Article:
Bad Bunny’s fourth solo album (fifth overall if you count the J Balvin collaboration Oasis) Un Verano Sin Ti was largely ignored in Britain, hitting the dizzy heights of No.62 with 1,825 sales to its name but the Puerto Rican star charges to the top of the Billboard 200 for his second No.1 record. Both of which were performed entirely in Spanish.
But just look at the number of his tracks that pepper the Top 10 of the Hot 100. For the first time in American chart history no fewer than four Spanish-language hits occupy simultaneous places in the Top 10 - and Bad Bunny is only the 11th artist to have as many as four of the Top 10 singles of the week.
We are in for a rocky few weeks of this kind of thing thanks to Billboard’s policy of not restricting the number of simultaneous hits an artist can have on the chart. After Future’s sweep of hits last week and Bad Bunny this, we have Kendrick Lamar to deal with in seven days time.
Bad Bunny - Moscow Mule (Official Video) | Un Verano Sin Ti
Bad Bunny - Moscow Mule (Official Video) | Un Verano Sin Ti
A Land Down Under
Be under no illusion About Damn Time is the hottest track on the planet right now. It vaults into the Top 10 in Britain, in America and here as you can see in Australia as well, adding yet another injection of fresh blood into the upper end of their charts. Even if there is utterly no shifting Harry Styles from the top.
Jack Harlow has some of the biggest new hits of the week in Australia, although Dua Lipa has the beating of Churchill Downs, the singles landing at 13 and 17 respectively.
Australia’s No.1 is notably Future Never by former Silverchair frontman (and former Natalie Imbruglia husband) Daniel Johns, taking him to the top of the charts in his native country for the first time since his old band’s swansong Young Modern back in 2007.
Daniel Johns - I Feel Electric Feat. Moxie Raia (Official Lyric Video)
Daniel Johns - I Feel Electric Feat. Moxie Raia (Official Lyric Video)
Soy Rapstar
With the US charts having gone all Spanish it seems only appropriate to check in to the EPDM listings in the country itself, albeit with the usual caveat that the Spanish charts are not published until Tuesday so the above table is a week out of date. Bad Bunny is a thing in Ibera as well (although we won’t know until tomorrow just how well his new record has done) so for the moment to Spanish’s No.1 for the second week is this track from Paolo Londra, this the second chart-topper of the year for the Argentinian rap star following Plan A earlier this year.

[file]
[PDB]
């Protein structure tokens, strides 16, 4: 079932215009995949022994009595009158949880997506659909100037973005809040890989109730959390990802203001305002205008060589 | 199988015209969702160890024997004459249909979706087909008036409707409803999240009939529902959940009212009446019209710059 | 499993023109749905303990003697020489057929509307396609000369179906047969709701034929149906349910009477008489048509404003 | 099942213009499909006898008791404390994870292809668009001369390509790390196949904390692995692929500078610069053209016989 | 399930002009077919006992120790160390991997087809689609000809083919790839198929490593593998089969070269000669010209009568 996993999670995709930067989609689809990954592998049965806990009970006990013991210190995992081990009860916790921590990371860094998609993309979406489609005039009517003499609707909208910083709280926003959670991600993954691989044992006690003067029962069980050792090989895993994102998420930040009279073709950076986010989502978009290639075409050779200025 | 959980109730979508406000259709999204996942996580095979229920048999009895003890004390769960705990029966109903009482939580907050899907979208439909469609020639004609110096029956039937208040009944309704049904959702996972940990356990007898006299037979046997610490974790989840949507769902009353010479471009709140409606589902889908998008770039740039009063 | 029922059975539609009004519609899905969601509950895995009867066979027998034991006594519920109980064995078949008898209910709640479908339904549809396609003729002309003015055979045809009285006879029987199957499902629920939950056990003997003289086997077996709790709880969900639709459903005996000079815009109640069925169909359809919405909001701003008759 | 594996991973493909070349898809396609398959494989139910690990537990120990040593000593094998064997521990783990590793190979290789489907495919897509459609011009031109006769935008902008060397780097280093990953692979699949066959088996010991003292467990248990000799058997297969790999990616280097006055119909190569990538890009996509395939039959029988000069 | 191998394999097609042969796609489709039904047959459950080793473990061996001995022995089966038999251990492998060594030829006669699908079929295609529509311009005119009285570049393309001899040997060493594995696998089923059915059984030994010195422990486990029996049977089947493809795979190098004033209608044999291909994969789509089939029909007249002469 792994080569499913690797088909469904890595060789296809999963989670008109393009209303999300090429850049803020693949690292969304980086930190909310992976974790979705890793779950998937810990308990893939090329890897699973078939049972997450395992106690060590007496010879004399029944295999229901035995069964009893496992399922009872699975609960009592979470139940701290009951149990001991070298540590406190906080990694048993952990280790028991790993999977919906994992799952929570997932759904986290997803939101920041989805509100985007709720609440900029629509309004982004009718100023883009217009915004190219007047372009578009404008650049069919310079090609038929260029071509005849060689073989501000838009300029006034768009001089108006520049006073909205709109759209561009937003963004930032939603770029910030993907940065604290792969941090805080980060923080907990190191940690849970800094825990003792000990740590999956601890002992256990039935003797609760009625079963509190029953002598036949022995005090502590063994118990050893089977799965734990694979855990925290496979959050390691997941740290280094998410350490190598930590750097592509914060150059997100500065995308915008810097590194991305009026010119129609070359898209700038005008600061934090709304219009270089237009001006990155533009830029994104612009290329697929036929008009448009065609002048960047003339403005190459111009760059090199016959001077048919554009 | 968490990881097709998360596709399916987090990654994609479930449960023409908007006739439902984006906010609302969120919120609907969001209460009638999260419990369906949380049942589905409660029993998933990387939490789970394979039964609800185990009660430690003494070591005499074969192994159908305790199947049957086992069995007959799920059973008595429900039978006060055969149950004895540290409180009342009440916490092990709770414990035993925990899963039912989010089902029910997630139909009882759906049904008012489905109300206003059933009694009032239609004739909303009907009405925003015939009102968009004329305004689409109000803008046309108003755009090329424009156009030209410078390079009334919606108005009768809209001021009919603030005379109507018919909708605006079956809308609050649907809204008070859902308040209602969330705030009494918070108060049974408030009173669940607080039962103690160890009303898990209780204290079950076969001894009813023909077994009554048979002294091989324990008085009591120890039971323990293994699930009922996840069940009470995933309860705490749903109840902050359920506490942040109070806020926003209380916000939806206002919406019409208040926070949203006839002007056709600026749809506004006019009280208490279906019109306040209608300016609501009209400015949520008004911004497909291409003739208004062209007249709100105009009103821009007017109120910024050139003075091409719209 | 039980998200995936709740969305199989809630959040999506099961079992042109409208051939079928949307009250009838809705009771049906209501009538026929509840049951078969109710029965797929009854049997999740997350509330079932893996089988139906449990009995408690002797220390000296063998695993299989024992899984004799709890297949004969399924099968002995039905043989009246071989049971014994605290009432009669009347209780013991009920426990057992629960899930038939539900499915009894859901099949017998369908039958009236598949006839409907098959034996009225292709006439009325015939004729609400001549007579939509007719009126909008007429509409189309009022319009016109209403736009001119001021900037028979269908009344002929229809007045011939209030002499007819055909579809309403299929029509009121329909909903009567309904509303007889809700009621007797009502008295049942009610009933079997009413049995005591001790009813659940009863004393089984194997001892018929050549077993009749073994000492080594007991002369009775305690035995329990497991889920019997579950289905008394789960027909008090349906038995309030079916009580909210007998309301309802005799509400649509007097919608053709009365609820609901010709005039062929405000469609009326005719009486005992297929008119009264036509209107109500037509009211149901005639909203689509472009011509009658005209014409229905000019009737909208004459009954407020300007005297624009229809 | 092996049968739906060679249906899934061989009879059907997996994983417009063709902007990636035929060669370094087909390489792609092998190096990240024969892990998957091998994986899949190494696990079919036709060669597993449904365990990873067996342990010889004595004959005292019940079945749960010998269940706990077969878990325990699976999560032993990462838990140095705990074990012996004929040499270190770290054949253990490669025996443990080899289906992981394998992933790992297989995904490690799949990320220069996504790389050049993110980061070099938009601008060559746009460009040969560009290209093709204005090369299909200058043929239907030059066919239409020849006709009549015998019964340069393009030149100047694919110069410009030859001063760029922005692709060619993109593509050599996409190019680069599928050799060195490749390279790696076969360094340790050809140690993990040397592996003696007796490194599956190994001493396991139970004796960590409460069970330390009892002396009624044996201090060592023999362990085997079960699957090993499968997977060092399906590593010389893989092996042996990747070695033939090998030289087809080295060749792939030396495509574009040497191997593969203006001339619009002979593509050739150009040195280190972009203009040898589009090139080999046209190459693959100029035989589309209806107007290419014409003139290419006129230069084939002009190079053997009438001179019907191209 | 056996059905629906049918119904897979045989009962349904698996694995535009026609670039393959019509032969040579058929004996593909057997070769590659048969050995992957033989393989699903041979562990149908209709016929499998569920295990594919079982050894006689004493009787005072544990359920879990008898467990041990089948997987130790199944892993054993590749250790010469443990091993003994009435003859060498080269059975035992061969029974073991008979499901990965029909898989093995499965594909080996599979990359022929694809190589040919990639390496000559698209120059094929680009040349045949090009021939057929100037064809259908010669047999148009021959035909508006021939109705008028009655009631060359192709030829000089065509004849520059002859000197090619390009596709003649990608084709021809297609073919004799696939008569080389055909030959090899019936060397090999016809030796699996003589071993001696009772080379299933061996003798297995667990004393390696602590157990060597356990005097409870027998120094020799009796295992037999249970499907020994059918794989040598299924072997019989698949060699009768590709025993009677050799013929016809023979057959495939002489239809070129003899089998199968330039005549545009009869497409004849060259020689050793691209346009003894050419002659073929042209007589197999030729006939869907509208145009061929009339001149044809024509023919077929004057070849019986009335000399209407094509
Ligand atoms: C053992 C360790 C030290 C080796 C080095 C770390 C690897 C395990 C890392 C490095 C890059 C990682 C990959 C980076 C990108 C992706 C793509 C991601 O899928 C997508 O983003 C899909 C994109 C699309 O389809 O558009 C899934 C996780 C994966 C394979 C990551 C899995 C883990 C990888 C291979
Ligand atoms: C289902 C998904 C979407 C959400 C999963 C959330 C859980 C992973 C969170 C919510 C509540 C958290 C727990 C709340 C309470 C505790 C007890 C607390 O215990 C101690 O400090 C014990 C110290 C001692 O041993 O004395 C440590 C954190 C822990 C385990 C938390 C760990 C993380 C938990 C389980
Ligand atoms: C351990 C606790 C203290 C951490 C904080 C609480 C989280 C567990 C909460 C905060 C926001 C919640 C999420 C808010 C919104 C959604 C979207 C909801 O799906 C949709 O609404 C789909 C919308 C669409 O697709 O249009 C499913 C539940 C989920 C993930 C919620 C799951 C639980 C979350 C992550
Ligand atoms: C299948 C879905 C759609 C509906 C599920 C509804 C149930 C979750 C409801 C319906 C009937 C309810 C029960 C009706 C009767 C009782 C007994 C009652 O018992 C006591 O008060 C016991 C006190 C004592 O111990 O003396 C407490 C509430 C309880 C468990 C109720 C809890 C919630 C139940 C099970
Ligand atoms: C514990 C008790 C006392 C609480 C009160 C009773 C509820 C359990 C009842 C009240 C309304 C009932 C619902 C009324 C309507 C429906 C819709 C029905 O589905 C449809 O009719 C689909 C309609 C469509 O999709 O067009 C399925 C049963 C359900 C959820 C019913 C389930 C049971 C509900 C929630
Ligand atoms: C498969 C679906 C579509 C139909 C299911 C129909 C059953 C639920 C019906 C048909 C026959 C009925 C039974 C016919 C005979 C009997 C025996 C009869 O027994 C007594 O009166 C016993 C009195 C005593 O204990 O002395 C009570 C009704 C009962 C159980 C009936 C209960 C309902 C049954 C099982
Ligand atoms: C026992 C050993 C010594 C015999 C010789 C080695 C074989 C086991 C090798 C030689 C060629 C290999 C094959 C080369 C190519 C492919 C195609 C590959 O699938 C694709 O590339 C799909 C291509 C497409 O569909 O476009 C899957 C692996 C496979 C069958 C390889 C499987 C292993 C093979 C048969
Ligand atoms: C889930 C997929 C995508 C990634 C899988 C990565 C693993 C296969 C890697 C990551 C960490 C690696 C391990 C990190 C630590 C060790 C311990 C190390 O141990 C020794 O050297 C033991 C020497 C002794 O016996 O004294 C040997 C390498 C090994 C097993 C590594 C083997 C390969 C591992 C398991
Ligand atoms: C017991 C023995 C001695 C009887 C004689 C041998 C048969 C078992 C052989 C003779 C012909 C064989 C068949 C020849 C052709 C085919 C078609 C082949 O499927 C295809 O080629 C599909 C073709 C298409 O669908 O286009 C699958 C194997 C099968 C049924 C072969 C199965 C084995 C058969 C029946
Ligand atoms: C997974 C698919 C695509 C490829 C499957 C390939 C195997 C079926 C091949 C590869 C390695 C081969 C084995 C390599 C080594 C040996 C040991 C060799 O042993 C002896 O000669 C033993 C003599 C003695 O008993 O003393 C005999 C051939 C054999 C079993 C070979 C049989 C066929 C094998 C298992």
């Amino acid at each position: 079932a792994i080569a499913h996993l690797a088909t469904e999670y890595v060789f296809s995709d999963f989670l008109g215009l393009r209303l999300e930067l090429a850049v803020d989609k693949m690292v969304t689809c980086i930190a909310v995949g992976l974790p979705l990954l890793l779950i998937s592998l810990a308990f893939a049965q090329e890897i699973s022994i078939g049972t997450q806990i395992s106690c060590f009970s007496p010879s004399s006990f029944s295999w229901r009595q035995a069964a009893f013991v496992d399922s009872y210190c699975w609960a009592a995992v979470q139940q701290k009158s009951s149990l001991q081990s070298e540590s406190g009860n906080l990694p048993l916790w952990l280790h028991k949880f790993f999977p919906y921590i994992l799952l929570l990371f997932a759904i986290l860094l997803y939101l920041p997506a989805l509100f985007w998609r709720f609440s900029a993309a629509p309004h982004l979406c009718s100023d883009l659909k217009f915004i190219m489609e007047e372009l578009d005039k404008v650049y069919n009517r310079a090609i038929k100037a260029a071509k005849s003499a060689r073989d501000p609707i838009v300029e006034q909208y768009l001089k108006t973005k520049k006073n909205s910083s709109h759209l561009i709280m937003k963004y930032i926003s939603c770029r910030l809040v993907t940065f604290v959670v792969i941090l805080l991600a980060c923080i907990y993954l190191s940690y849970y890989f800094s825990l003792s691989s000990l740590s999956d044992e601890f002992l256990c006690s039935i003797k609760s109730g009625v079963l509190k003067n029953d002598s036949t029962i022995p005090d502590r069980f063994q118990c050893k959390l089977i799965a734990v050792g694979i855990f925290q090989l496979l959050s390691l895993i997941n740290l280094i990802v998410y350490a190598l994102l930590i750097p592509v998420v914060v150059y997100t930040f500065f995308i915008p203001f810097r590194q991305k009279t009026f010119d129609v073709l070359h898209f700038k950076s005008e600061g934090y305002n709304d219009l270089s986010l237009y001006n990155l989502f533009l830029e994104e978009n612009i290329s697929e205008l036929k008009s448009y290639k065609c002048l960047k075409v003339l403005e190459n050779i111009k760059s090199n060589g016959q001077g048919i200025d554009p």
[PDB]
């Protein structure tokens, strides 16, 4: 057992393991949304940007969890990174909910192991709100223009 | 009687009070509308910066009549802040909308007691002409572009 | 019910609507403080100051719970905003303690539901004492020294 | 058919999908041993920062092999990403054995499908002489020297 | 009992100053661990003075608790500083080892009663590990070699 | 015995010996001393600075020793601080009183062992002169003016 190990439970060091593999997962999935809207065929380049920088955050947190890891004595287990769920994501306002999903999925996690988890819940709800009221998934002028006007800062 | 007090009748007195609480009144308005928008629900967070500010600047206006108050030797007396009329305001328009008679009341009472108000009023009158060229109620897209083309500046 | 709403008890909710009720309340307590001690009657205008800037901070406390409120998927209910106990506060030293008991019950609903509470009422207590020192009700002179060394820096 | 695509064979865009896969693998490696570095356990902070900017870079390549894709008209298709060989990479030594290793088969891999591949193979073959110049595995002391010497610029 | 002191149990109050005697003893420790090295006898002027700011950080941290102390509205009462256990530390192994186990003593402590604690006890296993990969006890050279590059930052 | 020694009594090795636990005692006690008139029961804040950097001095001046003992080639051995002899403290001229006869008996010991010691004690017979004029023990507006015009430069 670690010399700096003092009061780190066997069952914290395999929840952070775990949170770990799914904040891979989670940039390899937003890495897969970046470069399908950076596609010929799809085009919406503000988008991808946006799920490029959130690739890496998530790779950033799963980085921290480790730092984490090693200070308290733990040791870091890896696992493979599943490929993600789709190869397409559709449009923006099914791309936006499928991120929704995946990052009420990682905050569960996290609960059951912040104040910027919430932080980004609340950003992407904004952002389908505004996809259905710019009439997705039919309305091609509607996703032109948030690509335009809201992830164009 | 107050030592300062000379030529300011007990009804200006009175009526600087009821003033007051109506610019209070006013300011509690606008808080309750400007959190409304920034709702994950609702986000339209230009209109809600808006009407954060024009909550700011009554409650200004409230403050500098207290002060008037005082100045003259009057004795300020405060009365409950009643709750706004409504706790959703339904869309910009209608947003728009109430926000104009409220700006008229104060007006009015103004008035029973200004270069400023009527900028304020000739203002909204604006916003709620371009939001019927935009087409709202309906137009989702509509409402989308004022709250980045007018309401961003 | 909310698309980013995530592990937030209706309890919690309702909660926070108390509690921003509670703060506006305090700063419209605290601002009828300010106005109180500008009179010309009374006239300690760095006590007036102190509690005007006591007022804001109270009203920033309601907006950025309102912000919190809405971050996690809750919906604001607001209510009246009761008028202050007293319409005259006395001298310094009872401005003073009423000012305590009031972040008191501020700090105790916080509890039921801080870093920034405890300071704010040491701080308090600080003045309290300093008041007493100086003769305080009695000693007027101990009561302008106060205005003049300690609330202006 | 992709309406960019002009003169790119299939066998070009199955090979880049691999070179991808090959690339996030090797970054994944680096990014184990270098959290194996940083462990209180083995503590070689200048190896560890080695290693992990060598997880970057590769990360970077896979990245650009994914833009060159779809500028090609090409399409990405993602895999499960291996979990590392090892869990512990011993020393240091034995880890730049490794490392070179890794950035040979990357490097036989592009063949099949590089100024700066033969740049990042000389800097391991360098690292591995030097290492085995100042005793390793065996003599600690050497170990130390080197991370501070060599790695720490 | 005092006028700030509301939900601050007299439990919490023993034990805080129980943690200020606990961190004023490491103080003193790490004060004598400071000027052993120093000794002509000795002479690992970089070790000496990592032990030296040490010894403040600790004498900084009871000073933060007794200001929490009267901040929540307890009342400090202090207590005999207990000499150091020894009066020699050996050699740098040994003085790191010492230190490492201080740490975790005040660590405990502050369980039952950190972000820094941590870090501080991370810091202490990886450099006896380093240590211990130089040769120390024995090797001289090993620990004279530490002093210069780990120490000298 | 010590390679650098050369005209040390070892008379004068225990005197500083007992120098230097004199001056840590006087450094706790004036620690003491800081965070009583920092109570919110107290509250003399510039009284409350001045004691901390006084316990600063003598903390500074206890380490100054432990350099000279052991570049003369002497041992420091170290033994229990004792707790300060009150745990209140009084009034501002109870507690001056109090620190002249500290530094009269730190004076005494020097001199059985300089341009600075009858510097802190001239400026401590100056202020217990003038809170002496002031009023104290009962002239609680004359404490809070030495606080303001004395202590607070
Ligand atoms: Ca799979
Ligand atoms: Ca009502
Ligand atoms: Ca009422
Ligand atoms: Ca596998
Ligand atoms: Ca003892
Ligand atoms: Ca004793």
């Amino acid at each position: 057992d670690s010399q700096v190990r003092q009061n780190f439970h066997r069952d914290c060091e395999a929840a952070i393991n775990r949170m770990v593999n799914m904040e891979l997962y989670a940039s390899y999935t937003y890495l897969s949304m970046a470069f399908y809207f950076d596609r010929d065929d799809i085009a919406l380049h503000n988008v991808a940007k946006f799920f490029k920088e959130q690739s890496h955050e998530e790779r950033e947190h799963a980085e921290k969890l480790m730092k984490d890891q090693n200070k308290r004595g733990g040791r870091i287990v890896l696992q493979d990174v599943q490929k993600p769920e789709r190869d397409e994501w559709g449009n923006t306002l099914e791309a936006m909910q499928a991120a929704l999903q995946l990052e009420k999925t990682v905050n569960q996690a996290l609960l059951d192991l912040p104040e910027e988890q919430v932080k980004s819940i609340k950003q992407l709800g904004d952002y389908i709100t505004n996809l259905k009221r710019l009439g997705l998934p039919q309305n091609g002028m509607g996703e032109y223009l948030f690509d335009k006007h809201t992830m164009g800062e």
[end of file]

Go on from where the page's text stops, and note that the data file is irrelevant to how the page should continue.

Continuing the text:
PAULO LONDRA || BZRP Music Sessions #23
PAULO LONDRA || BZRP Music Sessions #23
Midweek Teases
Oh boy, this is where it gets really interesting.
All eyes this week will be on British Eurovision moral victor Sam Ryder. His epic ballad Space Man was oddly slow to catch on with the British public, despite having been available since February. It reached the dizzy heights of No.78 on this week’s chart but inevitably there has been a surge of interest in the song since his leaderboard-topping exploits in Turin on Saturday.
The first sales flash on Sunday (the usual “first look”) showed that Space Man had indeed charged into the Top 10, although everyone took that with a slight pinch of salt given - as surely everyone realises by now - the Sunday update is compiled most of the time without the benefit of full streaming data. Surely that was a false position.
But as well as flying to the top of the iTunes table Space Man also barged its way to the summit of Spotify over the weekend, landing 495,000 plays on Saturday - essentially doubling at a stroke its entire lifetime play count. So it was hardly a surprise that Official Charts broke their own embargo on Monday lunchtime to trumpet that on the first midweek update “proper” Sam Ryder was still on course for a Top 5 finish.
The present numbers don’t take into account Sunday’s streaming data either (at the time of writing Spotify themselves haven’t updated the numbers) meaning for all we know the song is even more popular than before.
So this is turning into a quite absorbing week. The last British Eurovision entry to make the Top 40 was Children Of The Universe by Molly in 2014, the last to even go Top 10 was Flying The Flag by Scooch in 2007. And of course no Eurovision song has reached No.1 since Gina G’s Ooh Ahh Just A Little Bit in 1996.
Alas there’s no sign of any of the other Eurovision songs inside the Top 40, but you can surely bet there will be a handful lower down.
In the stuff that hasn’t been as widely reported, the Styles/Ryder hegemony is about to end with Cat Burns’ Go the nearest contender to take over at No.1. Kenrick Lamar is on set for a trio of new entries in the Top 10 from his new album but Mr Morale And The Big Steppers is for the moment only the No.2 record on the midweek charts. Florence & The Machine lead the way with Dance Fever more than 13,000 sales ahead.
See you on Friday for Chart Watch itself. Where we might actually have plenty to talk about.
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James Masterton
James Masterton @chartupdate

From the world famous chart analyst, a weekly roundup of everything fit to print from charts worldwide. Considered coverage of the stories generated by the UK charts along with a summary of events taking place on pop charts in Europe, across the Atlantic, and on the other side of the world.